Top News Headlines - Friday, April 25

Sweden's newborn screening program for congenital adrenal hyperplasia is proving 'highly effective' in detecting the potentially lethal salt-wasting form of the disease and thereby reducing deaths.

A significant proportion of patients with autism spectrum disorder (ASD) has evidence of mitochondrial dysfunction on magnetic resonance studies, in a study that one expert called 'fascinating.'

Young people with epilepsy are more likely than kids without the neurological disorder to suffer broken bones or burns, a new large study from England finds.

Strongest correlation seen for first trimester; link also seen for developmental disorder.

Preschoolers with depressive syndrome run a significantly increased risk for major depression later in childhood.

Physicians must be prepared to explain the risks and benefits of vaccinations

Most medical devices that have been recently approved for use in pediatrics weren't actually tested on kids first, according to a new study.

Fussy and demanding babies are likely to spend slightly more time plopped in front of a TV or computer screen when they're toddlers than are "easier" babies, new research finds.

Different childhood asthma phenotypes respond differently to inhaled anti-inflammatory medications, suggesting a need for differential treatment strategies.

Energy drinks are associated with many health problems. But still, young people think they are safe to consume. One professor says poor labeling and lack of education are to blame.

The American Academy of Pediatrics offers advice on preventing and treating poisonings.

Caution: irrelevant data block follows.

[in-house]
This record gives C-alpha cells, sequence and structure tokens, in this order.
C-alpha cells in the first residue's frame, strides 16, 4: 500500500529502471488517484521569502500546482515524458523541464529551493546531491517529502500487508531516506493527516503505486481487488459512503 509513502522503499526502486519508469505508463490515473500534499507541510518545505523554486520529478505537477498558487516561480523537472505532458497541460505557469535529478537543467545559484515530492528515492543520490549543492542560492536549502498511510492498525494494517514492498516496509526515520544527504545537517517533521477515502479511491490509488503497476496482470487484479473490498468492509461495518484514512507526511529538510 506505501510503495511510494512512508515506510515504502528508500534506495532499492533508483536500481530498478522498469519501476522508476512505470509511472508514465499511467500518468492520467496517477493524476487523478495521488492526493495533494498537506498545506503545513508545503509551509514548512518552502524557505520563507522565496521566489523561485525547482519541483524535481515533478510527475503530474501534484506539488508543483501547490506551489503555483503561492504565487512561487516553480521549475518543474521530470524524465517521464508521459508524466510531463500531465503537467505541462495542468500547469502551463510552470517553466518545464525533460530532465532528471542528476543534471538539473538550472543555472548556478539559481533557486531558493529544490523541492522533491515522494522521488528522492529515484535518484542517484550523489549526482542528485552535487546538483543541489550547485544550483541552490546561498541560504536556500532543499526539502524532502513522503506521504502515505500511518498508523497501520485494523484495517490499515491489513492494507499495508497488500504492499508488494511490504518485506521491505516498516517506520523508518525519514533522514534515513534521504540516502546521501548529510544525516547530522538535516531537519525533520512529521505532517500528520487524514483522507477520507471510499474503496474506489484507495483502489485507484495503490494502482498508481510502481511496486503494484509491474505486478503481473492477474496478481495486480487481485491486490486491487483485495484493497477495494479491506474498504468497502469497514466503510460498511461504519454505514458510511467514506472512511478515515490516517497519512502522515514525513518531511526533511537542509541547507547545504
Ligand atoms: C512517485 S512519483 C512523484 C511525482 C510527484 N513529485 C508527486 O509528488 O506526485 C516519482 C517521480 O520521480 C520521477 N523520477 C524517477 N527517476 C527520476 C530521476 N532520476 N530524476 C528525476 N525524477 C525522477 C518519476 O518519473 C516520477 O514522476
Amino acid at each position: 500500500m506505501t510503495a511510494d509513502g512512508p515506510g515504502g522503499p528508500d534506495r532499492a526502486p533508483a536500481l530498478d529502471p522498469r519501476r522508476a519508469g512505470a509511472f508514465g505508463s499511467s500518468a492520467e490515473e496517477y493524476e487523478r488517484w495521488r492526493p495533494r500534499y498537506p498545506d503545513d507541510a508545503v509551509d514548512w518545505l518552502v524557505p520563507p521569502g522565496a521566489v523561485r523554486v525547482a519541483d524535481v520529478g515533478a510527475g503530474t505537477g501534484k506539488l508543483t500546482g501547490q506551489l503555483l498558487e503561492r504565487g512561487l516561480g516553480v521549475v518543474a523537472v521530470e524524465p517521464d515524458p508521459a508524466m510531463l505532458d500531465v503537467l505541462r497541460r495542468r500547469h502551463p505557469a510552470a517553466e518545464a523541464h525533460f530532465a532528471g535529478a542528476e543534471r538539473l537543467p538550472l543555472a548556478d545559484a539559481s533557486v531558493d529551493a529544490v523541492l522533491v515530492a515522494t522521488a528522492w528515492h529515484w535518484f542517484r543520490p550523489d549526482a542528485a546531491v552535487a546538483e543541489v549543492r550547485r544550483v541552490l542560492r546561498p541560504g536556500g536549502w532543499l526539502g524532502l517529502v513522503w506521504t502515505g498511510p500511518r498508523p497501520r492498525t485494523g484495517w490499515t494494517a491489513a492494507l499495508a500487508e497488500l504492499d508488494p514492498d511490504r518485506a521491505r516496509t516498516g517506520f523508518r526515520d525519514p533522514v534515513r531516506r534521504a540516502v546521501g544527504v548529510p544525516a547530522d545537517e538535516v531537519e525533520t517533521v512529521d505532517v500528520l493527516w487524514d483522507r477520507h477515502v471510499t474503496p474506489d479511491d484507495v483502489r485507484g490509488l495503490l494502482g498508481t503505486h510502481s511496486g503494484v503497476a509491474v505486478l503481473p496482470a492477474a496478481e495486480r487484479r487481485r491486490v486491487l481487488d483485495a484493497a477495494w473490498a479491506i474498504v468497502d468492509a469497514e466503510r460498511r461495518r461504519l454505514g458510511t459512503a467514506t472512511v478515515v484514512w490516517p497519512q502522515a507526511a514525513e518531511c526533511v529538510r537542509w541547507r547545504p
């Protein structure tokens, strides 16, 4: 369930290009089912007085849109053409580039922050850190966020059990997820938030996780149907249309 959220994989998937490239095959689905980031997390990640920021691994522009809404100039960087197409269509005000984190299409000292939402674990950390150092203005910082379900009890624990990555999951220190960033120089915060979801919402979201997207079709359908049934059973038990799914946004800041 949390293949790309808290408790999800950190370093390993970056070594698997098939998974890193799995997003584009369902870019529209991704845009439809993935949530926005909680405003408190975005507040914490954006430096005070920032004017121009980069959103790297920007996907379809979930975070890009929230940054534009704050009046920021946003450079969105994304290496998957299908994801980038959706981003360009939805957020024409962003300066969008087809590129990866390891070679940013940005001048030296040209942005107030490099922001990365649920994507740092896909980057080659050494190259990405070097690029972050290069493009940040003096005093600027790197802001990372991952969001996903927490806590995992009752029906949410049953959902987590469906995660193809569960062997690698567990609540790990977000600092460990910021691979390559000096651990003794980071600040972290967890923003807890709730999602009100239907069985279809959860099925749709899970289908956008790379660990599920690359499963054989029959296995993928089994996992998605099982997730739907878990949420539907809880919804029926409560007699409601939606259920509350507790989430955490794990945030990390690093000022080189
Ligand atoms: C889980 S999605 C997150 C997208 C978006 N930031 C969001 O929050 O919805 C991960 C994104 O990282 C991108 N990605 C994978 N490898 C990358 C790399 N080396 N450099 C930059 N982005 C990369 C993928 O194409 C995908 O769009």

Twice-daily dosing of oral amoxicillin is as effective as a three-times-a-day approach in treating mild pediatric pneumonia, according to Brazilian researchers.

Prefabricated fitted foot orthoses may reduce pain and improve quality of life among children with juvenile idiopathic arthritis (JIA).

Poor body image behind both behaviors, expert says

Noninvasive methods for screening pediatric patients with type 1 diabetes for peripheral diabetic neuropathy (DN) have low sensitivity.

Cases rarely led to jail time, but children in the home felt intense fear, anxiety, researcher noted

The iPad app strives to put the fun in treating binocular dysfunction in preschool children.

Data published in the CDC's Morbidity & Mortality Weekly Report revealed few overweight and obese children receive recommended screenings for obesity-linked conditions.

U.S. childhood obesity rates have increased over the past 14 years, according to a study published on Monday, casting doubt on a recent analysis by government health researchers that found a sharp drop in preschool obesity rates over the past decade.